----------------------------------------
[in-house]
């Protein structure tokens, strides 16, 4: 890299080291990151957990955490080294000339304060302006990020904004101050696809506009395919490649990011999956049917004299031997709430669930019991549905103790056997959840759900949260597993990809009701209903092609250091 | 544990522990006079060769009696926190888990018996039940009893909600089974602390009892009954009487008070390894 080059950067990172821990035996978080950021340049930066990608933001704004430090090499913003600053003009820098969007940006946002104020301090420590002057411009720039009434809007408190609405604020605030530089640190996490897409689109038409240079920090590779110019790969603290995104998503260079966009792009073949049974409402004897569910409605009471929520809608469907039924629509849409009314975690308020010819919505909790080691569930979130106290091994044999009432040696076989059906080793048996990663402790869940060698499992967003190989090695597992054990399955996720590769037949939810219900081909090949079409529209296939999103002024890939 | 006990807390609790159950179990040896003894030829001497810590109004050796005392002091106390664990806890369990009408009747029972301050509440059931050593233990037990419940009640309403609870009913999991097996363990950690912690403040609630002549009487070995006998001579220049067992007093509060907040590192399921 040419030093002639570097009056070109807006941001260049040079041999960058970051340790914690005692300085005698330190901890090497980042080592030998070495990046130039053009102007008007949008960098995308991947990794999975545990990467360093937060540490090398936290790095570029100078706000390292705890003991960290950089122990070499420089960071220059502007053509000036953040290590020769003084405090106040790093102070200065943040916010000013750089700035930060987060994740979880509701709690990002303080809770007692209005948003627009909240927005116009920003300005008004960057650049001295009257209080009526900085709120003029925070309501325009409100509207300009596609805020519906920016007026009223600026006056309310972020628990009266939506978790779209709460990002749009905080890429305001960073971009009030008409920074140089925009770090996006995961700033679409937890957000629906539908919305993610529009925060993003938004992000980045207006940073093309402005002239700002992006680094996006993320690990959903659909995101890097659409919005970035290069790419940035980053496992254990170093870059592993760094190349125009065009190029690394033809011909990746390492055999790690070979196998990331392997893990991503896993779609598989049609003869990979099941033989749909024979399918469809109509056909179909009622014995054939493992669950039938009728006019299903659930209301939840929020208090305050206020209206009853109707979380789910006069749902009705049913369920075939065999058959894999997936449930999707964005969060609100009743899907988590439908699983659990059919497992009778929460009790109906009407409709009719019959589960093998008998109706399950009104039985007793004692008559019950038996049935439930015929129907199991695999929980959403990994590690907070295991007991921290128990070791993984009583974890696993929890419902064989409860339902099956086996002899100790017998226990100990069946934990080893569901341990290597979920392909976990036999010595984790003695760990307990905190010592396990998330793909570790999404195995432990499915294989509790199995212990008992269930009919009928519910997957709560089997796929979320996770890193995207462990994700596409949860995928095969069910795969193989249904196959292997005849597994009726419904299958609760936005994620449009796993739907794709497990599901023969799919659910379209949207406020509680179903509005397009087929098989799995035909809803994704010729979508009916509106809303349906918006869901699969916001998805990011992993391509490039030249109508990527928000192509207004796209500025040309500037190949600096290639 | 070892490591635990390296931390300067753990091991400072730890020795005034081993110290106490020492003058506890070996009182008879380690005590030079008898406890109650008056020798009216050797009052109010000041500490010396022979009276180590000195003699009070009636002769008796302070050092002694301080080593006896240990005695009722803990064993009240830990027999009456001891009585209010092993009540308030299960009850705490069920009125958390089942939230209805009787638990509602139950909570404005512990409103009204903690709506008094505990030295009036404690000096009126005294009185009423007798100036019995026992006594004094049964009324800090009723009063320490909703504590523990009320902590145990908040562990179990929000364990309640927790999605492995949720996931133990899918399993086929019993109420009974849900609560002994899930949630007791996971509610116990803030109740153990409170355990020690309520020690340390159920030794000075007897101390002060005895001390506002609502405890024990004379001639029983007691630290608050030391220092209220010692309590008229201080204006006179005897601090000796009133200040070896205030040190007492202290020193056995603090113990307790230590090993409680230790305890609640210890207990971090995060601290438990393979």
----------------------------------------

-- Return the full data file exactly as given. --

[in-house]
């Protein structure tokens, strides 16, 4: 890299080291990151957990955490080294000339304060302006990020904004101050696809506009395919490649990011999956049917004299031997709430669930019991549905103790056997959840759900949260597993990809009701209903092609250091 | 544990522990006079060769009696926190888990018996039940009893909600089974602390009892009954009487008070390894 080059950067990172821990035996978080950021340049930066990608933001704004430090090499913003600053003009820098969007940006946002104020301090420590002057411009720039009434809007408190609405604020605030530089640190996490897409689109038409240079920090590779110019790969603290995104998503260079966009792009073949049974409402004897569910409605009471929520809608469907039924629509849409009314975690308020010819919505909790080691569930979130106290091994044999009432040696076989059906080793048996990663402790869940060698499992967003190989090695597992054990399955996720590769037949939810219900081909090949079409529209296939999103002024890939 | 006990807390609790159950179990040896003894030829001497810590109004050796005392002091106390664990806890369990009408009747029972301050509440059931050593233990037990419940009640309403609870009913999991097996363990950690912690403040609630002549009487070995006998001579220049067992007093509060907040590192399921 040419030093002639570097009056070109807006941001260049040079041999960058970051340790914690005692300085005698330190901890090497980042080592030998070495990046130039053009102007008007949008960098995308991947990794999975545990990467360093937060540490090398936290790095570029100078706000390292705890003991960290950089122990070499420089960071220059502007053509000036953040290590020769003084405090106040790093102070200065943040916010000013750089700035930060987060994740979880509701709690990002303080809770007692209005948003627009909240927005116009920003300005008004960057650049001295009257209080009526900085709120003029925070309501325009409100509207300009596609805020519906920016007026009223600026006056309310972020628990009266939506978790779209709460990002749009905080890429305001960073971009009030008409920074140089925009770090996006995961700033679409937890957000629906539908919305993610529009925060993003938004992000980045207006940073093309402005002239700002992006680094996006993320690990959903659909995101890097659409919005970035290069790419940035980053496992254990170093870059592993760094190349125009065009190029690394033809011909990746390492055999790690070979196998990331392997893990991503896993779609598989049609003869990979099941033989749909024979399918469809109509056909179909009622014995054939493992669950039938009728006019299903659930209301939840929020208090305050206020209206009853109707979380789910006069749902009705049913369920075939065999058959894999997936449930999707964005969060609100009743899907988590439908699983659990059919497992009778929460009790109906009407409709009719019959589960093998008998109706399950009104039985007793004692008559019950038996049935439930015929129907199991695999929980959403990994590690907070295991007991921290128990070791993984009583974890696993929890419902064989409860339902099956086996002899100790017998226990100990069946934990080893569901341990290597979920392909976990036999010595984790003695760990307990905190010592396990998330793909570790999404195995432990499915294989509790199995212990008992269930009919009928519910997957709560089997796929979320996770890193995207462990994700596409949860995928095969069910795969193989249904196959292997005849597994009726419904299958609760936005994620449009796993739907794709497990599901023969799919659910379209949207406020509680179903509005397009087929098989799995035909809803994704010729979508009916509106809303349906918006869901699969916001998805990011992993391509490039030249109508990527928000192509207004796209500025040309500037190949600096290639 | 070892490591635990390296931390300067753990091991400072730890020795005034081993110290106490020492003058506890070996009182008879380690005590030079008898406890109650008056020798009216050797009052109010000041500490010396022979009276180590000195003699009070009636002769008796302070050092002694301080080593006896240990005695009722803990064993009240830990027999009456001891009585209010092993009540308030299960009850705490069920009125958390089942939230209805009787638990509602139950909570404005512990409103009204903690709506008094505990030295009036404690000096009126005294009185009423007798100036019995026992006594004094049964009324800090009723009063320490909703504590523990009320902590145990908040562990179990929000364990309640927790999605492995949720996931133990899918399993086929019993109420009974849900609560002994899930949630007791996971509610116990803030109740153990409170355990020690309520020690340390159920030794000075007897101390002060005895001390506002609502405890024990004379001639029983007691630290608050030391220092209220010692309590008229201080204006006179005897601090000796009133200040070896205030040190007492202290020193056995603090113990307790230590090993409680230790305890609640210890207990971090995060601290438990393979």